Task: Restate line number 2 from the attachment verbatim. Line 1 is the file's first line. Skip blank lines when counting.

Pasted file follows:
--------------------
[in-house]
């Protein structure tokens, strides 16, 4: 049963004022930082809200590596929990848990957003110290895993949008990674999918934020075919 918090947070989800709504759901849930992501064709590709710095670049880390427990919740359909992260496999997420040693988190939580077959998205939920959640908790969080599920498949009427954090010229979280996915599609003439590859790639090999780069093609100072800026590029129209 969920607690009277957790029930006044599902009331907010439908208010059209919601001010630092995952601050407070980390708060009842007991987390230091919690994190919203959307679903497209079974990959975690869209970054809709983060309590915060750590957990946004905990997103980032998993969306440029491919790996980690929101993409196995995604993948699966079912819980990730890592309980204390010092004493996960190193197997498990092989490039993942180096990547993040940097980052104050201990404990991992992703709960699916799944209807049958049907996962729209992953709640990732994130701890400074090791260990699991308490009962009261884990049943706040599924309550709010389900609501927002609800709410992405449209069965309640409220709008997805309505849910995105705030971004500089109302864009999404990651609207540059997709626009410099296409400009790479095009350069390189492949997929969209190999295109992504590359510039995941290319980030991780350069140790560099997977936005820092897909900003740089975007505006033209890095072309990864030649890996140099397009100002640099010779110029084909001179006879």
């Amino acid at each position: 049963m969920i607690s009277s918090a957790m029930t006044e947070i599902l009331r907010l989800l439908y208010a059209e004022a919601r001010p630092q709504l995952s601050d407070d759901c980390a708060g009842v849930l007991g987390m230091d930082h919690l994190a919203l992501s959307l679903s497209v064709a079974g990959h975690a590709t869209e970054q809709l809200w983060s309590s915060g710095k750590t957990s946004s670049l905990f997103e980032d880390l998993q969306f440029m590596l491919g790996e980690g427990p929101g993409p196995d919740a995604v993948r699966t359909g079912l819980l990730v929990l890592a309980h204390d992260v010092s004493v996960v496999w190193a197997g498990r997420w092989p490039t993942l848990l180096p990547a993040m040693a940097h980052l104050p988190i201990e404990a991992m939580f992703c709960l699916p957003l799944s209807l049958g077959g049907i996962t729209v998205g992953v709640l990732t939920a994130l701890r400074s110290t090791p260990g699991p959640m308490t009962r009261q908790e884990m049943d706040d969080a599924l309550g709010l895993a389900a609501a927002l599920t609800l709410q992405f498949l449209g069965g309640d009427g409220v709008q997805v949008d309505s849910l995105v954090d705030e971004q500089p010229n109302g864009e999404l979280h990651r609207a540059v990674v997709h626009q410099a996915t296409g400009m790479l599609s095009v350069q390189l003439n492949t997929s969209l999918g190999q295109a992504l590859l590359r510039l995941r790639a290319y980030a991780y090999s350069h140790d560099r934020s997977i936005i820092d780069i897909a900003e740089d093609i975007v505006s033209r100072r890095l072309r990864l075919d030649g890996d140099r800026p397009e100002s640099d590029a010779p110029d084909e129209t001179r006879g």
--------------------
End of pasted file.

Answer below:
């Protein structure tokens, strides 16, 4: 049963004022930082809200590596929990848990957003110290895993949008990674999918934020075919 918090947070989800709504759901849930992501064709590709710095670049880390427990919740359909992260496999997420040693988190939580077959998205939920959640908790969080599920498949009427954090010229979280996915599609003439590859790639090999780069093609100072800026590029129209 969920607690009277957790029930006044599902009331907010439908208010059209919601001010630092995952601050407070980390708060009842007991987390230091919690994190919203959307679903497209079974990959975690869209970054809709983060309590915060750590957990946004905990997103980032998993969306440029491919790996980690929101993409196995995604993948699966079912819980990730890592309980204390010092004493996960190193197997498990092989490039993942180096990547993040940097980052104050201990404990991992992703709960699916799944209807049958049907996962729209992953709640990732994130701890400074090791260990699991308490009962009261884990049943706040599924309550709010389900609501927002609800709410992405449209069965309640409220709008997805309505849910995105705030971004500089109302864009999404990651609207540059997709626009410099296409400009790479095009350069390189492949997929969209190999295109992504590359510039995941290319980030991780350069140790560099997977936005820092897909900003740089975007505006033209890095072309990864030649890996140099397009100002640099010779110029084909001179006879």